Billionaire Warren Buffet is at it again. Remember last summer? Buffet wrote an op-ed in the New York Times (imagine that) titled "Stop Coddling the Super-Rich" in which he lamented the state of affairs in America and how the "mega rich" were spared from contributing their "fair share" of taxes. Now, he has thrown down a challenge that is even more ridiculous than what he wrote for the New York Times.
Back in August, Buffet wrote that his income tax bill amounted to $6,938,744. He notes that this came out to be only 17.4 percent of his taxable income. And because of this logic (or lack thereof), Buffet came to the conclusion that the rich are getting a break and that they need to pay more.
Barack Obama loved this! He came up with a tax plan called the Buffet Rule. He gave speeches blasting the rich... saying that they didn't pay their "fair share." He noted, as Buffet did, that Buffet's secretary is taxed at a higher rate than the billionaire himself. Blah, blah blah.
Rhetoric aside, the facts are well known. The so-called "rich" fund most of the government. They pay most of the taxes. With the tax cuts of George W. Bush, half of all working Americans don't even pay federal income tax! The reason Buffet's secretary is taxed at a higher rate is because she is still earning a paycheck and paying income tax on it. Back when Buffet's primary source of income was a paycheck, guess what? He was taxed at a higher rate too. He paid his income taxes all along the way. Then, he used his ingenuity, began investing, and more and more of his "income" was made off of money he already paid income taxes on. That's why his rate is lower.
With the Buffet Plan that Obama has outlined, everyone making $200,000 or more would see his or her taxes go up. Unemployment is still high, yet Obama wants to tax the job creators even more. How is that supposed to create jobs?
Now, Buffet has laid down a challenge to Congress. As reported at Fox Business: "The billionaire is now offering to donate $1 towards paying down the national debt for every dollar donated by a Republican in Congress." The offer doesn't cover Senate Republican Leader Mitch McConnell. For him, Buffet said he would pay $3 for every dollar donated by McConnell.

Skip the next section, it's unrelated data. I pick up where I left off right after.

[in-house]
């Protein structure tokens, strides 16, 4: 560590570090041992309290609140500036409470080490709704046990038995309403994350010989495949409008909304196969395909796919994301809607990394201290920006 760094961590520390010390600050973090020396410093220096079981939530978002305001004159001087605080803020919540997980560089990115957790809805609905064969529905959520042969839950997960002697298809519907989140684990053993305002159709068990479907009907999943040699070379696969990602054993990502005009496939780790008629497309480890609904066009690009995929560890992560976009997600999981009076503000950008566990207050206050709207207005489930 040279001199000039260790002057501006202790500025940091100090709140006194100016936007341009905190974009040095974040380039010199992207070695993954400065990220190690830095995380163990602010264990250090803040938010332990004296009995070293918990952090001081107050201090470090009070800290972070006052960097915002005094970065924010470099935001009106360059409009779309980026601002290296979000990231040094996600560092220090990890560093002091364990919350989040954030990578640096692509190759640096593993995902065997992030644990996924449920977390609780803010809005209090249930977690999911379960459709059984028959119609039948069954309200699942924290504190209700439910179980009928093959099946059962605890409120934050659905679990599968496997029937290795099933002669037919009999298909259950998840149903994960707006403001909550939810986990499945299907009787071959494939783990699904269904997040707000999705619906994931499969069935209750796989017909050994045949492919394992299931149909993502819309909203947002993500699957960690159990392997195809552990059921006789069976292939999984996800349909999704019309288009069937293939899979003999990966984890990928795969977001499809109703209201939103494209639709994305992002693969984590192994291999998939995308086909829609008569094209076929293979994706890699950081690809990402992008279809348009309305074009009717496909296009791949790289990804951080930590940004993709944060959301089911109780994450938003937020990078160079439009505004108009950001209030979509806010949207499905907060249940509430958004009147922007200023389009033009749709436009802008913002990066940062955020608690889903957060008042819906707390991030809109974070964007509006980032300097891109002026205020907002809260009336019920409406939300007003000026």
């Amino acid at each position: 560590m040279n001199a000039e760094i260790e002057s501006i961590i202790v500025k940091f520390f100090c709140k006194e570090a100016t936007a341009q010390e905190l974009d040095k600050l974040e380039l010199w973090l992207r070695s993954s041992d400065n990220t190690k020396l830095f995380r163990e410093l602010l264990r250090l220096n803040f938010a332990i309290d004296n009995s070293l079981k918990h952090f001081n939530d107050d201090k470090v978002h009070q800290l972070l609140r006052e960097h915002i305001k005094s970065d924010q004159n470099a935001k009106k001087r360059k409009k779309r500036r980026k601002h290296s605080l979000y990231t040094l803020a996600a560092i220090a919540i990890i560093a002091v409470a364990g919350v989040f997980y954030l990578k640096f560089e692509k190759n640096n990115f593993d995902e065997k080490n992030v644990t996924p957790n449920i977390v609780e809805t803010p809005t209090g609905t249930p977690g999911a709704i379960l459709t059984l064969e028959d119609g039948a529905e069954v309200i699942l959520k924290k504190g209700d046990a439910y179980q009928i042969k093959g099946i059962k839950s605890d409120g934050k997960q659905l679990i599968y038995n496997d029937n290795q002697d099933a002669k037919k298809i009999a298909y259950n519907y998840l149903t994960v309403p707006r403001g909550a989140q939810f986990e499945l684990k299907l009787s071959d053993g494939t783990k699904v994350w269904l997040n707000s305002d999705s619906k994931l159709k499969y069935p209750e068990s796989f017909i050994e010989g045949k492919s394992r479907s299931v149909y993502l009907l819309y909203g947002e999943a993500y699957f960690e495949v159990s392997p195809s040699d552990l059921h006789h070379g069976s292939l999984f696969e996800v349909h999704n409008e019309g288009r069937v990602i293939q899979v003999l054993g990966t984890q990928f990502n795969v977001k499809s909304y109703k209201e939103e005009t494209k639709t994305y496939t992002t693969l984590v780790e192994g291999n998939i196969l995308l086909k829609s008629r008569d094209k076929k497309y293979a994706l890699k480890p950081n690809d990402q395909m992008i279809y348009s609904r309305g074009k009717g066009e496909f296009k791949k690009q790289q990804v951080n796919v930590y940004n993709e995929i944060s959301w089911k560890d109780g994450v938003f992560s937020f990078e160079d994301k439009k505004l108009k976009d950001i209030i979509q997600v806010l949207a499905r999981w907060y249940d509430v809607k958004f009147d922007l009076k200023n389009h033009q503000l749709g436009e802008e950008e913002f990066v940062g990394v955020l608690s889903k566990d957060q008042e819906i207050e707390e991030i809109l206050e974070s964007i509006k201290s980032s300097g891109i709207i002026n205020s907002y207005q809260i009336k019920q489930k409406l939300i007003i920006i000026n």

Perhaps Buffet wanted some air time again or was just bored, but nothing in his challenge makes any sense. The problem is not about taxes. The problem is about spending. The federal government spends too much money! Spend less, tax less. What's so hard to understand about that?
In her report, Elizabeth MacDonald at Fox Business notes that in addition to primarily paying taxes on capital gains, Buffet also lives on loans taken out against his assets, and lowers his tax bill further by deducting that interest on his returns. And he makes generous charitable contributions, which he can also deduct on his tax returns.
Indeed, Buffett's second of three contractual conditions for his ongoing pledge to the Gates Foundation reads: "The foundation must continue to satisfy the legal requirements qualifying Warren's gift as charitable, exempt from gift or other taxes."
MacDonald's best line in her analysis is this: So if Warren Buffett wants to reduce the deficit, he should encourage policies to create more millionaires, not lobby to tax them more.
This country used to be one in which someone would look at the "rich guy" and say, "I want to be like him." Now, we live in a country in which the government says, "Look at that rich guy. We will take from him and give to you." This will NOT make people more successful. All Obama's rhetoric does is promote jealousy and laziness. Buffet just adds fuel to the fire.
If Buffet wants to pay more in taxes... go ahead! Be my guest. But that would be like throwing money into the wind. Would I invest money in a sinking ship? No. I would invest money in a company that would fix the sinking ship! We need to fix the federal government, not throw more money at it.